Klein says he discovered from the terrorists during that unforgettable experience that it is in fact infuriating to them when “The New York Times [and other mainstream media outlets] describes a [Muslim] suicide bomber as being poor, or desperate, or acting as a result of [Israel’s] occupation. They want everyone to know they are driven [to attack] by Allah, in order to reach [what they believe] is the highest level of his paradise.”

Klein’s “al-Qaida weekend” was picked up by the Fox News Channel and he was interviewed on the station’s popular Fox and Friends morning program.

After graduation Klein was offered a job at the conservative WorldNetDaily.com news website. He says he was comfortable starting his professional career with World Net Daily since it was “one of only media outlets I trusted that would let me report without editorial censorship.”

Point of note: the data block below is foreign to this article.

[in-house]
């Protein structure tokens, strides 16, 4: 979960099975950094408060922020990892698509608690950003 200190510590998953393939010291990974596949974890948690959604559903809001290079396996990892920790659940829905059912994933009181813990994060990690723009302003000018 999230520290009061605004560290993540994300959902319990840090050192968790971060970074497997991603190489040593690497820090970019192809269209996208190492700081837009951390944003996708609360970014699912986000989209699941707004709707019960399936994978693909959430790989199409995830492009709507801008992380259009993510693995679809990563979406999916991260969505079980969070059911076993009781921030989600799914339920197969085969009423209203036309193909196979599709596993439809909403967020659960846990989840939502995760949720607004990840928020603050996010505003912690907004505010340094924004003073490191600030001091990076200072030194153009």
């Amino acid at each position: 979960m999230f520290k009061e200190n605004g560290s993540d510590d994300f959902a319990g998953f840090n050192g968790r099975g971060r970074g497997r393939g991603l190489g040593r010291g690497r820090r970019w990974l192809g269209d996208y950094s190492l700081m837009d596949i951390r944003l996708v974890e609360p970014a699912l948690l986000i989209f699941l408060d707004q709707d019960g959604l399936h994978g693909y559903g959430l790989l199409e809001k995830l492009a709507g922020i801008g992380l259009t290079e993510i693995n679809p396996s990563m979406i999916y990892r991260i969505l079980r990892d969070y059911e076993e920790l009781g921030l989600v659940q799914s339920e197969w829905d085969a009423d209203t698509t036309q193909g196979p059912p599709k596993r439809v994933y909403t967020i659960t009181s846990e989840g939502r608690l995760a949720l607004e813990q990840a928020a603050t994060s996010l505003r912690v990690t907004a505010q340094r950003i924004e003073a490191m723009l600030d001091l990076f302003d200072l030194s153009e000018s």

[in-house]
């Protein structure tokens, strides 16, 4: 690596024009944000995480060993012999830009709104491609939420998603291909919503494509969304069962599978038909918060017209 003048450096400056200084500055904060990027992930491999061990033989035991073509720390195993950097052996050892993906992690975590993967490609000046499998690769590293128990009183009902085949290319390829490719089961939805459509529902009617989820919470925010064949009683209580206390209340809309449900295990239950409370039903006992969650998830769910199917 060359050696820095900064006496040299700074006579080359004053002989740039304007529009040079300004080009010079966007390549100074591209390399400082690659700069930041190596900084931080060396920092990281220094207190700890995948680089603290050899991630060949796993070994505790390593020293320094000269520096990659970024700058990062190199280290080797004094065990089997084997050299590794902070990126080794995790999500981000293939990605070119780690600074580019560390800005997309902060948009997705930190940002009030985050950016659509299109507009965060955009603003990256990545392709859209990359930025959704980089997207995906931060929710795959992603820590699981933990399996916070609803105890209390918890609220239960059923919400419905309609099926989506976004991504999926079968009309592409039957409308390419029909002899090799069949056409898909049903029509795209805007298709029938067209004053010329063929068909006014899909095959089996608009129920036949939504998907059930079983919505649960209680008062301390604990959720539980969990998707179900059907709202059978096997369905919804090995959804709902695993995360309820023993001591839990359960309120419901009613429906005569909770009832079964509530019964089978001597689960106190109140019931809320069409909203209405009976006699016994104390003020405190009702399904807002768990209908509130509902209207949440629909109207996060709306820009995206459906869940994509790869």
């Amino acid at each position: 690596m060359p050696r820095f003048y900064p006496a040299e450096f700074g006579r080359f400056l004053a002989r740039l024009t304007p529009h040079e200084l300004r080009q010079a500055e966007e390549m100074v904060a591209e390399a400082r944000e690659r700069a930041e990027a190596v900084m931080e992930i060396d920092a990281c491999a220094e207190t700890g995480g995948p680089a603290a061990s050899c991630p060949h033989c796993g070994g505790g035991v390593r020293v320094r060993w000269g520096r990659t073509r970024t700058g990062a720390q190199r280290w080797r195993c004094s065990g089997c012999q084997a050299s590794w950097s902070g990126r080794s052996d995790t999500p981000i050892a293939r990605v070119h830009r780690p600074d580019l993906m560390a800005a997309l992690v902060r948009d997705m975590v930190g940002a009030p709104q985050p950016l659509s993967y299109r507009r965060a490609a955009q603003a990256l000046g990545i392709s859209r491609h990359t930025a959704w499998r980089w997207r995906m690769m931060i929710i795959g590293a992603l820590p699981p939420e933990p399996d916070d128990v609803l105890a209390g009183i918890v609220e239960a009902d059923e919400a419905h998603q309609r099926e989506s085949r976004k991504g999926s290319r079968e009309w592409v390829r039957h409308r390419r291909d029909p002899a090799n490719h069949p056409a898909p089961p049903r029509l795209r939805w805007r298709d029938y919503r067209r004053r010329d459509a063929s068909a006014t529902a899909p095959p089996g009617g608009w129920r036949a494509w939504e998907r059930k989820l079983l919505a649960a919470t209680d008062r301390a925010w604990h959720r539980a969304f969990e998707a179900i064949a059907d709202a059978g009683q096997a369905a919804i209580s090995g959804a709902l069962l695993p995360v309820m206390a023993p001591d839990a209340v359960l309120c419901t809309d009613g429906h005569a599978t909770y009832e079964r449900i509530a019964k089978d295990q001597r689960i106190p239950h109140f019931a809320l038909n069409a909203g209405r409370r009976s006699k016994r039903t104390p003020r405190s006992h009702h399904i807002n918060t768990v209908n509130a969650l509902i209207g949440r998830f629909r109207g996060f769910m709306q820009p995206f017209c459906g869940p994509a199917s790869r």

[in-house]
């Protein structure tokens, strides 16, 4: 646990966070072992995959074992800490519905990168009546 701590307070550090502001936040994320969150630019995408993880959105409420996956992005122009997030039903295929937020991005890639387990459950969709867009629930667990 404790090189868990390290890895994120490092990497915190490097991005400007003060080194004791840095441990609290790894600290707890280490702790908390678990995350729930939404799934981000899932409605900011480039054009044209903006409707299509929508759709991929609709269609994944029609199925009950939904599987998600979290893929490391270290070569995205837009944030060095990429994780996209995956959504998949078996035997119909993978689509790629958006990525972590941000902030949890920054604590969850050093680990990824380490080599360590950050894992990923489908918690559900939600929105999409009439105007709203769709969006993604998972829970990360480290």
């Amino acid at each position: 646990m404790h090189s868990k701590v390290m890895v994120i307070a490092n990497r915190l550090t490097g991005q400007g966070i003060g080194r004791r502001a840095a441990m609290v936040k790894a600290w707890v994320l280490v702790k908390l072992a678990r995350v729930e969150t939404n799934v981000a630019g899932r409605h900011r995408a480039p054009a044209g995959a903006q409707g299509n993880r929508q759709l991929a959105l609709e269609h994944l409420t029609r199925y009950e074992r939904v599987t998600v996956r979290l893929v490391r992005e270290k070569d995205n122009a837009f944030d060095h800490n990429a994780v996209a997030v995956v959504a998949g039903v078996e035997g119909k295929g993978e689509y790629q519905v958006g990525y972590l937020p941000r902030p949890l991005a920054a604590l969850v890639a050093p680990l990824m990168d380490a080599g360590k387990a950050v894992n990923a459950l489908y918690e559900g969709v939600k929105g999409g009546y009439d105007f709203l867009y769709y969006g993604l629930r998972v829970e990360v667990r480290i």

IN 2004, when then-prime minister Ariel Sharon launched his Gaza disengagement plan, Klein decided to get on a plane for Israel “to report on the massive danger which would result because of the plan.” He recalls embedding himself in Gush Katif and reporting as World Net Daily’s Israel bureau chief while living under the daily barrage of Kassam rockets.

But unsatisfied with his reports on terrorism unless hearing directly from the horse’s mouth, Klein would often make his way into the Palestinian Authority-controlled sections of Gaza to interview Hamas operatives directly about their goals and motivation.